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Unformatted text preview: Chapter 11 TicTacToe Magic Three simple games are related in a surprising way. And, the programming of the game play is instructive. The first of the three games is Pick15. Harold Stark, who was then at the University of Michigan, told me about the game in the late 1960s. I suspect that this is the first time you have heard of it. The game involves two players. You start by listing the single digit numbers from 1 to 9. You then take turns selecting numbers from the list, attempting to acquire three numbers that add up to 15. Each number can be chosen only once. You may eventually acquire more than three numbers, but you must use exactly three of them to total 15. If neither player can achieve the desired total, the game is a draw. For example, suppose that Green and Blue are playing. They start with the list. List : 1 2 3 4 5 6 7 8 9 Green : Blue : Suppose Green has the first move and chooses 8. Then Blue chooses 4 and Green chooses 2. Now Blue should respond by choosing 5 to prevent Green from getting 2 + 5 + 8 = 15. Here is the situation after the first two rounds. List : 1 2 / 3 4 / 5 / 6 7 8 / 9 Green : 2 8 Blue : 4 5 Copyright c 2011 Cleve Moler Matlab R is a registered trademark of MathWorks, Inc. TM October 2, 2011 1 2 Chapter 11. TicTacToe Magic Now Green chooses 6 to block 4 + 5 + 6 = 15 from Blue. This is actually an advantageous move for Green because it gives her two different ways to win, 1+6+8 and 2 + 6 + 7. Blue cannot block both. If Blue chooses 7, then Green chooses 1 to win. If Blue chooses 1, then Green chooses 7 to win. The final position might be List : 1 / 2 / 3 4 / 5 / 6 / 7 / 8 / 9 Green : 2 6 7 8 Blue : 1 4 5 Note that Green also has 7+8 = 15, but this does not count because there are only two numbers in the sum. Figure 11.1 shows the starting position for the Pick15 option in our Matlab tictactoe program. When you play against the computer, your moves are shown in green and the responses from the program are shown in blue. Figure 11.1. Starting position for Pick15. Figure 11.2 shows the position for our example game after two moves from each player. Green now has to choose 6 to block Blue. Figure 11.2. Position after two moves from each player. Figure 11.3 shows the final position for our example game. Green has won with 2+6+7 = 15. Figure 11.3. Final position for Pick15. Please take time out from reading this chapter to try this game a few times yourself, playing against a friend on paper or against our Matlab program. I think you will find that Pick15 is more challenging than it sounds at first....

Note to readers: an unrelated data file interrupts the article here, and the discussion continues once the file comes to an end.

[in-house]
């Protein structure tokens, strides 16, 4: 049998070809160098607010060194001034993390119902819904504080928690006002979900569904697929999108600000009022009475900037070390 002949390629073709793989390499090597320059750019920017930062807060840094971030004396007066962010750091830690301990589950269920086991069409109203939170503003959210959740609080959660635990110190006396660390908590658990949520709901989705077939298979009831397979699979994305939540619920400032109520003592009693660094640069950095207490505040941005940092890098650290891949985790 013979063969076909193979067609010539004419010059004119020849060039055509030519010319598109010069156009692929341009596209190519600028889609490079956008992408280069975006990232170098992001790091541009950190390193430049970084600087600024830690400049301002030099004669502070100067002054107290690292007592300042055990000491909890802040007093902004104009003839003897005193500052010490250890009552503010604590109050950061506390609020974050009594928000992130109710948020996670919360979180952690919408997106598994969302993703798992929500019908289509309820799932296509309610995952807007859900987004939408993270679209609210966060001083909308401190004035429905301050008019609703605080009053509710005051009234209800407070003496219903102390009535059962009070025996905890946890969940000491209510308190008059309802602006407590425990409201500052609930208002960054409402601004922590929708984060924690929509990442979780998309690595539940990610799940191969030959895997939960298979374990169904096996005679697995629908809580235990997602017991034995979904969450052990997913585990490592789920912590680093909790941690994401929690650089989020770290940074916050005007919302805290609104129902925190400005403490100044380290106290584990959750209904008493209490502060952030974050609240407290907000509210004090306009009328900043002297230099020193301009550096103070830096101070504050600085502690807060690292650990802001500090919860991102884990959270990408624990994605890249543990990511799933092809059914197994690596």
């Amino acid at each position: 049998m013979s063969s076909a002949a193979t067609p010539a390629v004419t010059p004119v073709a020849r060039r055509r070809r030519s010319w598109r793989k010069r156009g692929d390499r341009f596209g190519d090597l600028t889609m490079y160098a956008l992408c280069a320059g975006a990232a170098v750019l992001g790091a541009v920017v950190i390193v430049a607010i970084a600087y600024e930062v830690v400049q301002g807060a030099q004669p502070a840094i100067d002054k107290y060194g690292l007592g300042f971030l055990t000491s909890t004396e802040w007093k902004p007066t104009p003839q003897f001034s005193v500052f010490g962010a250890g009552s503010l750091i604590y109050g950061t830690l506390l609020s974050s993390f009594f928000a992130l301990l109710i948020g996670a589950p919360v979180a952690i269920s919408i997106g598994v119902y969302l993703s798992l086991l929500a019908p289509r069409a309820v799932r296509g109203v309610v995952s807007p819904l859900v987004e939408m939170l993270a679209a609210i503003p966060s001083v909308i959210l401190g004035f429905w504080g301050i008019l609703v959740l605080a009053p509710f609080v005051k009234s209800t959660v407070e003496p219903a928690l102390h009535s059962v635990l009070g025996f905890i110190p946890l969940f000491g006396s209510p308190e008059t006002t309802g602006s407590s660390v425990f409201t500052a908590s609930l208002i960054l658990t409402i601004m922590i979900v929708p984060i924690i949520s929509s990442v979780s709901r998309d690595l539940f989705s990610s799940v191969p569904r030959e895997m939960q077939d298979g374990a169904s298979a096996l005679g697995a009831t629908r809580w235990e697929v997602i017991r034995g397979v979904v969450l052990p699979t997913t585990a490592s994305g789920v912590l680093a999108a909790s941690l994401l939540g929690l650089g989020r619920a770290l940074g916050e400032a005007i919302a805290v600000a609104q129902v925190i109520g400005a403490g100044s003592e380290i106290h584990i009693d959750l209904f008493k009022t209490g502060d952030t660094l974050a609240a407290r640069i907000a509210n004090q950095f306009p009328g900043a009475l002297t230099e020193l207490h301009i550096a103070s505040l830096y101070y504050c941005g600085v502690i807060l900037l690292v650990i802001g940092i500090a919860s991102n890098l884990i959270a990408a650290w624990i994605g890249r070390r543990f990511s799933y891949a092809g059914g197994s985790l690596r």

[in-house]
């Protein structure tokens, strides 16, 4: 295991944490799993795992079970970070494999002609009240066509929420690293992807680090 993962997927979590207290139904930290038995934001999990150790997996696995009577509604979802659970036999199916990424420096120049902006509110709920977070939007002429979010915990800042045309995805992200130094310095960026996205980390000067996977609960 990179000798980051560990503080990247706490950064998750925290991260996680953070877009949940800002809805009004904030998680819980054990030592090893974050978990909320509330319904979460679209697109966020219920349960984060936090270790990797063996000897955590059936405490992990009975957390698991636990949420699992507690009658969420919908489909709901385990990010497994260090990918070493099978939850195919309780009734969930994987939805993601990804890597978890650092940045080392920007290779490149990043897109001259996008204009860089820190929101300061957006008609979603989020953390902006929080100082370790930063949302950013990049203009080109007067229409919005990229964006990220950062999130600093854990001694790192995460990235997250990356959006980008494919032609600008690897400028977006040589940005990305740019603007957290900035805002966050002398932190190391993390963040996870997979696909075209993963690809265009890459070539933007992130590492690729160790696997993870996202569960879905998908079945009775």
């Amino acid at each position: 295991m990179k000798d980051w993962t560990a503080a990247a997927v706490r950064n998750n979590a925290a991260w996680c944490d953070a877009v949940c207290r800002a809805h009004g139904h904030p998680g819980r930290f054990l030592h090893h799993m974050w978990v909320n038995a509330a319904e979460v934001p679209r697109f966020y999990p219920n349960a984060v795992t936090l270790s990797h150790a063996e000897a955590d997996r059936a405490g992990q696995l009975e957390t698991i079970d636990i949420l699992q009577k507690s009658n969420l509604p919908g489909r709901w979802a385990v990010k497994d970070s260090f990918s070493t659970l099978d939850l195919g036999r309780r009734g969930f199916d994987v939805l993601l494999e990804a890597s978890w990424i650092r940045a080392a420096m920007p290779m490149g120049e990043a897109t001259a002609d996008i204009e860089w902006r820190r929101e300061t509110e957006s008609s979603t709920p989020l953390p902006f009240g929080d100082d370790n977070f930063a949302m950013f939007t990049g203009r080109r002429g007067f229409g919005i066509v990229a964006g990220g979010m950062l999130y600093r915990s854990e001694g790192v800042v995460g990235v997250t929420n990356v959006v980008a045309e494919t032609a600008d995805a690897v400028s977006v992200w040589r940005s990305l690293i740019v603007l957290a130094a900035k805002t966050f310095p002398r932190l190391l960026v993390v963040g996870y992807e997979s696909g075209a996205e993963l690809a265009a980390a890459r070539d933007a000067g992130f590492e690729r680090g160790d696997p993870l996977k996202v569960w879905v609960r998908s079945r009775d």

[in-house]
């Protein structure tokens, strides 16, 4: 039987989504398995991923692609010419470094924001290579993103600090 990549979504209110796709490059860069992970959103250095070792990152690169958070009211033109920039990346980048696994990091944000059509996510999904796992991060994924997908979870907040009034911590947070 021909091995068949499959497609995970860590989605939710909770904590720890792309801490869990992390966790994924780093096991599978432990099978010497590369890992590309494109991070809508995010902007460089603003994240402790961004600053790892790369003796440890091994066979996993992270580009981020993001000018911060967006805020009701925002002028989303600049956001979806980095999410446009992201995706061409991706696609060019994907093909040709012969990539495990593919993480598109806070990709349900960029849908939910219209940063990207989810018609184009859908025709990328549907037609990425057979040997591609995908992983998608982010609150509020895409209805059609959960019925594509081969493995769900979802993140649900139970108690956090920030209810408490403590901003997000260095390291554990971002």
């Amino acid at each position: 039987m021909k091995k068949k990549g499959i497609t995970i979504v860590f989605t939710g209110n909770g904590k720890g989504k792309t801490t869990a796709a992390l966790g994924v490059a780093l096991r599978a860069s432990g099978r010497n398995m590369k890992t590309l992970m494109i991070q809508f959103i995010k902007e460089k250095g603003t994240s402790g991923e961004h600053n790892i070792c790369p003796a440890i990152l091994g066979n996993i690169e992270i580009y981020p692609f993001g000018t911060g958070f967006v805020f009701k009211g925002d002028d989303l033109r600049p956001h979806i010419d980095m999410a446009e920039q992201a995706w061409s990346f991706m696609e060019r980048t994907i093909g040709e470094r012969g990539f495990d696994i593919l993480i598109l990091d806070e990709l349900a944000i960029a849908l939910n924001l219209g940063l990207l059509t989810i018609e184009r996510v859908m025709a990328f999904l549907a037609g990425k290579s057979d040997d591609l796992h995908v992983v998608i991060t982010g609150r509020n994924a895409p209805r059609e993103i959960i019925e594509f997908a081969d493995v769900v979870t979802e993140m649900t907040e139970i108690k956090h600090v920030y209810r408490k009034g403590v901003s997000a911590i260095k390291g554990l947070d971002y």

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This note was uploaded on 02/08/2012 for the course ENGINEERIN 101 taught by Professor 8 during the Spring '11 term at UCL.
- Spring '11